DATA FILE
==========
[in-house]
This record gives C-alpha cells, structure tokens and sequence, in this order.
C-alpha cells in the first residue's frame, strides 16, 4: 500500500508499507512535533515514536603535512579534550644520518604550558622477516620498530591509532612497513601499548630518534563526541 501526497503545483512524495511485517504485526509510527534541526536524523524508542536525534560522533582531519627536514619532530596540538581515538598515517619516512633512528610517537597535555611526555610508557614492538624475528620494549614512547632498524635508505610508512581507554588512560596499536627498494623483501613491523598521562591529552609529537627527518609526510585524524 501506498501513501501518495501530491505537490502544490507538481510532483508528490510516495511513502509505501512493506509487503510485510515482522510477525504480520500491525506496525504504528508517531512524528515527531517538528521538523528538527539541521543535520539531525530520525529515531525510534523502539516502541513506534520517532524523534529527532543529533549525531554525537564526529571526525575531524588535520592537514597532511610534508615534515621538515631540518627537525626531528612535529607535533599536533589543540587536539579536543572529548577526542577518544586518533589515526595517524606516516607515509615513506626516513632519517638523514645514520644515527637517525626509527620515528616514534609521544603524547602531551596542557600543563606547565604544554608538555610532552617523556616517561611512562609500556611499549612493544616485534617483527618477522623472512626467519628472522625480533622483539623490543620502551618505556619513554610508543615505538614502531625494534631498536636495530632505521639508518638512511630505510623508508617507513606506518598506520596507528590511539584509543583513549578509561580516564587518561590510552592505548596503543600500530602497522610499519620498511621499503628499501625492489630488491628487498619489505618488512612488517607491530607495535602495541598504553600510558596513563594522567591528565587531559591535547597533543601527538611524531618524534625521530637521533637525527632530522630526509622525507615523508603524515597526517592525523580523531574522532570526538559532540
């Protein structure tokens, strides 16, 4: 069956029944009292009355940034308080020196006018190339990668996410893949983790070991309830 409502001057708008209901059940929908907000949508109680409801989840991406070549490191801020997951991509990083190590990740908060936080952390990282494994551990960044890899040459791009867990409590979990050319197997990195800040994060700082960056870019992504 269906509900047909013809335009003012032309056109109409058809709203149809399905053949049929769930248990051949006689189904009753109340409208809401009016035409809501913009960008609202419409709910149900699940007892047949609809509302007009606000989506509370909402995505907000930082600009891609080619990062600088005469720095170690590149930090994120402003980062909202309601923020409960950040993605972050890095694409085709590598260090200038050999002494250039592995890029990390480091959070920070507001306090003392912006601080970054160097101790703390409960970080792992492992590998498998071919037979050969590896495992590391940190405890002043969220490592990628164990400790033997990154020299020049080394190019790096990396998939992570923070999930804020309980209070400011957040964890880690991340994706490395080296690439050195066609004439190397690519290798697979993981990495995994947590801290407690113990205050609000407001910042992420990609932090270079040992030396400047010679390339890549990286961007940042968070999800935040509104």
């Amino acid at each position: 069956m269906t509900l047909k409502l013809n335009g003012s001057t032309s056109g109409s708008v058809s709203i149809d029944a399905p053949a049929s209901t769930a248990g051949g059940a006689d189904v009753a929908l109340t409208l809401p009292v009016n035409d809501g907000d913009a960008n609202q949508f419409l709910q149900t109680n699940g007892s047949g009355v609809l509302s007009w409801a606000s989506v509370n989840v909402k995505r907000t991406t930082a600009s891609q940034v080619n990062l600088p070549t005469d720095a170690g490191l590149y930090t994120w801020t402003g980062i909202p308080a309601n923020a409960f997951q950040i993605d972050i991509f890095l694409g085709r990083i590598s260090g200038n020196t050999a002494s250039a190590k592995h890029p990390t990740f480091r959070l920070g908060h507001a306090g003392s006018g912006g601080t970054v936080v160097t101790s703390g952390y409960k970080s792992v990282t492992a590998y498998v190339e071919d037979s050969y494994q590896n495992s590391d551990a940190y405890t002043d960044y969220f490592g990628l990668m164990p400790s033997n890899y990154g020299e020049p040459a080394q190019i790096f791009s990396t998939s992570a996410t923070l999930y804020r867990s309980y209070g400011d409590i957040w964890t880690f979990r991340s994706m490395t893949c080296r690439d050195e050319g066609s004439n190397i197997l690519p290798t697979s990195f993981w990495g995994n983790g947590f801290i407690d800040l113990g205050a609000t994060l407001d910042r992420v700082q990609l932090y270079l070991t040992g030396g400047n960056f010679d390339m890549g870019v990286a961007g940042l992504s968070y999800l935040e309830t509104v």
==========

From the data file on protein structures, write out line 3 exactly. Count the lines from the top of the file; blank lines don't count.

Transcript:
C-alpha cells in the first residue's frame, strides 16, 4: 500500500508499507512535533515514536603535512579534550644520518604550558622477516620498530591509532612497513601499548630518534563526541 501526497503545483512524495511485517504485526509510527534541526536524523524508542536525534560522533582531519627536514619532530596540538581515538598515517619516512633512528610517537597535555611526555610508557614492538624475528620494549614512547632498524635508505610508512581507554588512560596499536627498494623483501613491523598521562591529552609529537627527518609526510585524524 501506498501513501501518495501530491505537490502544490507538481510532483508528490510516495511513502509505501512493506509487503510485510515482522510477525504480520500491525506496525504504528508517531512524528515527531517538528521538523528538527539541521543535520539531525530520525529515531525510534523502539516502541513506534520517532524523534529527532543529533549525531554525537564526529571526525575531524588535520592537514597532511610534508615534515621538515631540518627537525626531528612535529607535533599536533589543540587536539579536543572529548577526542577518544586518533589515526595517524606516516607515509615513506626516513632519517638523514645514520644515527637517525626509527620515528616514534609521544603524547602531551596542557600543563606547565604544554608538555610532552617523556616517561611512562609500556611499549612493544616485534617483527618477522623472512626467519628472522625480533622483539623490543620502551618505556619513554610508543615505538614502531625494534631498536636495530632505521639508518638512511630505510623508508617507513606506518598506520596507528590511539584509543583513549578509561580516564587518561590510552592505548596503543600500530602497522610499519620498511621499503628499501625492489630488491628487498619489505618488512612488517607491530607495535602495541598504553600510558596513563594522567591528565587531559591535547597533543601527538611524531618524534625521530637521533637525527632530522630526509622525507615523508603524515597526517592525523580523531574522532570526538559532540